The lone panther

Image | YouTube

The Blue Mountains is a dense, beautiful area; often visitors from nearby Sydney are shocked at how untamed the region is, which makes sightings of several large cats in the area quite feasible. These rumours have been floating around since the 1900s, but the most persistent is that of the Blue Mountains Panther – a large creature which prowls around the bush, breaking into properties at will and slaying local pets. There have been over 1,000 sightings in the past two years, and the media often jumps onto grainy, unspecific photos as proof of this creature. Truthfully, there are probably a number of large jungle cats in the area, but the legend of one lone panther is too good to ignore.

It’s fun to stay at the…

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The YMCA Camp Adair is a hundred-acre wonderland just south of Auckland that, by all accounts, hasn’t changed an awful lot since being founded in 1913. It is a rite of passage for Auckland school-children to enjoy camps there, and given this — and the fact the camp’s old School House is also a popular location for functions and other charity events — it’s not surprising that the tale of a mass murder in the grounds has caught wind, despite there being no historical records to back this up. Still, the story goes that a disgruntled headmaster with a fierce red beard murdered a number of school children in the old School House one day, prior to the YMCA taking over the land in the ’30s. He passed away before justice could be served, and still stalks the halls, looking for further young victims. Of course, the fact this tale is often told around campfires doesn’t diminish it one bit, right?

Sydney Harbour Bridge Bodies

Image | Wiki Commons

The official death toll for the construction of the Sydney Harbour Bridge stands at 16, but those in the known have claimed that the actual tally stands at 19, after a horrendous accident which saw three workers fall into the massive pylons, and become trapped in there. The workers were the type who travelled from town to town taking odd construction jobs, and as such, their deaths were not discovered for close to a month. By this time, construction had carried on to the point where body retrieval was impossible, and so the three workers lay entombed in Australia’s most iconic, and busy, bridge.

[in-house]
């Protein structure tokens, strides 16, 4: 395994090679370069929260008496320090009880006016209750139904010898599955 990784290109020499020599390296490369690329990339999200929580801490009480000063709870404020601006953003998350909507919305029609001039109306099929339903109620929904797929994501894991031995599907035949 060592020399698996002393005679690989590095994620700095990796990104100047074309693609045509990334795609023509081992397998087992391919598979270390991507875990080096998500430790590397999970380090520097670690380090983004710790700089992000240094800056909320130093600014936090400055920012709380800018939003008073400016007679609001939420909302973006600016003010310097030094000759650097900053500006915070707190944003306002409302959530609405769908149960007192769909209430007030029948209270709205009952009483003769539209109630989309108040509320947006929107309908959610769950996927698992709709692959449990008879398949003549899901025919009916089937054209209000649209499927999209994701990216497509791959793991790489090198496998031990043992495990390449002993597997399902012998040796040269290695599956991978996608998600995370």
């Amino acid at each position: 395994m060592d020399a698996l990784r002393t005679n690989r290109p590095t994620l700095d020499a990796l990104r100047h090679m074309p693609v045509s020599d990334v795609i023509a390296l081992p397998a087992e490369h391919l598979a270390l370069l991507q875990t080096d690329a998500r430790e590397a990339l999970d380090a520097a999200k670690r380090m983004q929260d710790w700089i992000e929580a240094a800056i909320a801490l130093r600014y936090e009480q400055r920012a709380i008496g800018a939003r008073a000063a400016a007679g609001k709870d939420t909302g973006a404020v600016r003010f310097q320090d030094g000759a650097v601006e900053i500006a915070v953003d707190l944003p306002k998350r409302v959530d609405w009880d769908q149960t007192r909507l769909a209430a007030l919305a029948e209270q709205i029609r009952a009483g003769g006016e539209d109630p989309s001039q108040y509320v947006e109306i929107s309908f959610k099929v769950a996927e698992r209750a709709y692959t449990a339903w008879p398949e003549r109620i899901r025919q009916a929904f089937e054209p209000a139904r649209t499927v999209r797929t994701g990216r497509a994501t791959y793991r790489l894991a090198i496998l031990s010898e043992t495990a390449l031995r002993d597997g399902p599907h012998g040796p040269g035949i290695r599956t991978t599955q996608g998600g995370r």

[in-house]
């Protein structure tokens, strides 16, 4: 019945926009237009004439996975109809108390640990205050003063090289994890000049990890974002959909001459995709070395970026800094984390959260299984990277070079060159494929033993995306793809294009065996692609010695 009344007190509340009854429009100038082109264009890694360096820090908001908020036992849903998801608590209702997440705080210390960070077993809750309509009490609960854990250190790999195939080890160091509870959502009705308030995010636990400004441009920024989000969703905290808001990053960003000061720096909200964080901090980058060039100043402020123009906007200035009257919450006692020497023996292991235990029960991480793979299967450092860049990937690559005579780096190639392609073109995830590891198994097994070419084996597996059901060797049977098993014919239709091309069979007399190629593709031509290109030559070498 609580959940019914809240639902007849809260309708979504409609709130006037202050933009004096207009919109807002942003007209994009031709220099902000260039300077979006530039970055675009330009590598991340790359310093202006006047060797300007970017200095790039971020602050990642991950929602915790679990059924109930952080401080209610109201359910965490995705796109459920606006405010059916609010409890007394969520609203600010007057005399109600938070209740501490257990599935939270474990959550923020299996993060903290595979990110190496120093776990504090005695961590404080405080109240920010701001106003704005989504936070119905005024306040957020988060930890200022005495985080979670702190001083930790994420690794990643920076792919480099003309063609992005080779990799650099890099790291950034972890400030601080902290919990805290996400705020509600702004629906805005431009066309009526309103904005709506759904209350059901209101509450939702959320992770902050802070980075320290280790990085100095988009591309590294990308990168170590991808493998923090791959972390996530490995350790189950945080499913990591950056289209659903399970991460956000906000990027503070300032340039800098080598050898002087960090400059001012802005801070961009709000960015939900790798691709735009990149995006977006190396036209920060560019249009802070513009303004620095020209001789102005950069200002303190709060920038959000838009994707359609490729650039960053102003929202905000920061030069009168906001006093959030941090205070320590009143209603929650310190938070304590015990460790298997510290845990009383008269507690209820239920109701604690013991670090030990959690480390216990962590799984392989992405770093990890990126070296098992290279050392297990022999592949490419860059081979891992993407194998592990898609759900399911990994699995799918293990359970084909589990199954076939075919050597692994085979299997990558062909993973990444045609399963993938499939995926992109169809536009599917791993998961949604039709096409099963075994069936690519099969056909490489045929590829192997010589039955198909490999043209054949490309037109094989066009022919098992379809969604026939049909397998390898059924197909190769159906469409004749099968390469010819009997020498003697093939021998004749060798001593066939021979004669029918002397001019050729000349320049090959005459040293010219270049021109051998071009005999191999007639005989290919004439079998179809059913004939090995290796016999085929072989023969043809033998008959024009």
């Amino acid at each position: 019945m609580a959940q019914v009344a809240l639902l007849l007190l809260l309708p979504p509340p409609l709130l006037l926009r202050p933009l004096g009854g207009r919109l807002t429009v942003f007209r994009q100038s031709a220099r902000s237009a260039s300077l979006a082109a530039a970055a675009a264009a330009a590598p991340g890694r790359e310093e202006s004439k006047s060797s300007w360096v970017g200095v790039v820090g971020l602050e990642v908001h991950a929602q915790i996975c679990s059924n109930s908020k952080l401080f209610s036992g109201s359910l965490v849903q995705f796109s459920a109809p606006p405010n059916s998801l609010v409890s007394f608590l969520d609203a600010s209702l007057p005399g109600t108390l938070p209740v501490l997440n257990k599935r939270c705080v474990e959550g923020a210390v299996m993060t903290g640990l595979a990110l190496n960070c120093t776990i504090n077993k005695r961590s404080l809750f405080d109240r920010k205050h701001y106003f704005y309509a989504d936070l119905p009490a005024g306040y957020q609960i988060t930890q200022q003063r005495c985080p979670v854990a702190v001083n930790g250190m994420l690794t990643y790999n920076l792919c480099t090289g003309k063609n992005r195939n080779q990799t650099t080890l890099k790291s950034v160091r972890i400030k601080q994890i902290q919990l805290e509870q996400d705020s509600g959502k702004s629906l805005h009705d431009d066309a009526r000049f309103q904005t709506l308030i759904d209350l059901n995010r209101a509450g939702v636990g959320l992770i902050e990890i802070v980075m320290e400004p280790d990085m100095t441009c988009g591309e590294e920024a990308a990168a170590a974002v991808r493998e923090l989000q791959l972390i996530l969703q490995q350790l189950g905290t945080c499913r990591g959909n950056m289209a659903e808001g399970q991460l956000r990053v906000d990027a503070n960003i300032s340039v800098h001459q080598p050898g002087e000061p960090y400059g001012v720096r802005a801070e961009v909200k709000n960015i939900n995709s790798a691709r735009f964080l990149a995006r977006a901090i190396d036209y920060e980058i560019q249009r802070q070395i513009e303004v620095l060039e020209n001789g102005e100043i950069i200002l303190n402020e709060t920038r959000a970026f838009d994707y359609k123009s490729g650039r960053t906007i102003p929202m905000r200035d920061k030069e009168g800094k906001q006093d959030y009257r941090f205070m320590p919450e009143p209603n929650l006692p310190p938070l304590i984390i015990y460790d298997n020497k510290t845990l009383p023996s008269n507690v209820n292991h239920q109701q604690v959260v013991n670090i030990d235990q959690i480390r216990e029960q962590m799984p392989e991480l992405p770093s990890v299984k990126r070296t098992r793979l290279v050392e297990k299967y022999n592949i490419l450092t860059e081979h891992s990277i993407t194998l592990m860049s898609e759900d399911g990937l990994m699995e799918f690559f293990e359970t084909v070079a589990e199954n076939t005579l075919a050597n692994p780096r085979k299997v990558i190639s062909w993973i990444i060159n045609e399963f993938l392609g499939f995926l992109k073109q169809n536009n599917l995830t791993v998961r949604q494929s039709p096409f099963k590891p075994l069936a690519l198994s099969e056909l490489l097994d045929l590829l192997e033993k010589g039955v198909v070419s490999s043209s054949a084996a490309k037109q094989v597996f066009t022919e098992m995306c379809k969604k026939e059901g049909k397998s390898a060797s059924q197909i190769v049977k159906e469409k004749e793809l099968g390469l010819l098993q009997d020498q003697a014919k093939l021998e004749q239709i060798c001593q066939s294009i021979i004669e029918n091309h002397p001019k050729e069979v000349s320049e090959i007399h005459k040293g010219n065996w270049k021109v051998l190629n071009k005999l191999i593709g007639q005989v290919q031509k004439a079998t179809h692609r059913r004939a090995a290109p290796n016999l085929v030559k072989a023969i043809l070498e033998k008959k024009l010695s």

Westall’s UFO

Australia’s most infamous UFO ‘sighting’ took place in a small Victorian town of Westall in 1966, when dozens of students and teachers from the two schools in the town claimed to have watched three UFO-shaped metallic hubs sail across the skies. They landed in a nearby field before taking off again, leaving three distinct flat markings. The military and media alike swarmed in, and stories in men in black suits silencing children, warning them against talking, make this tale all the more plausible. Being the late ’60s, this was most likely military craft testing, but the cover up, lack of official explanation, and mass reported sightings add a creepy edge.

The Crown Morgue

Those who enter the Crown Casino in Melbourne are well aware of the risk inherent in gambling, but most of them never dream of how high the stakes may actually be. This is according to a persistent urban legend which purports that the owners hide the amount of suicide-related fatalities that happen on their premises by dragging the bodies down to a hidden morgue in the basement of the casino. There are specialty staff equipped to deal with this murky situation; the story goes that they transport the bodies down to the morgue, and then use a series of secret underground tunnels to move them off the premises, presumably dumping them elsewhere to be discovered.

Posted by Nathan Jolly | Unless specified, images from Shutterstock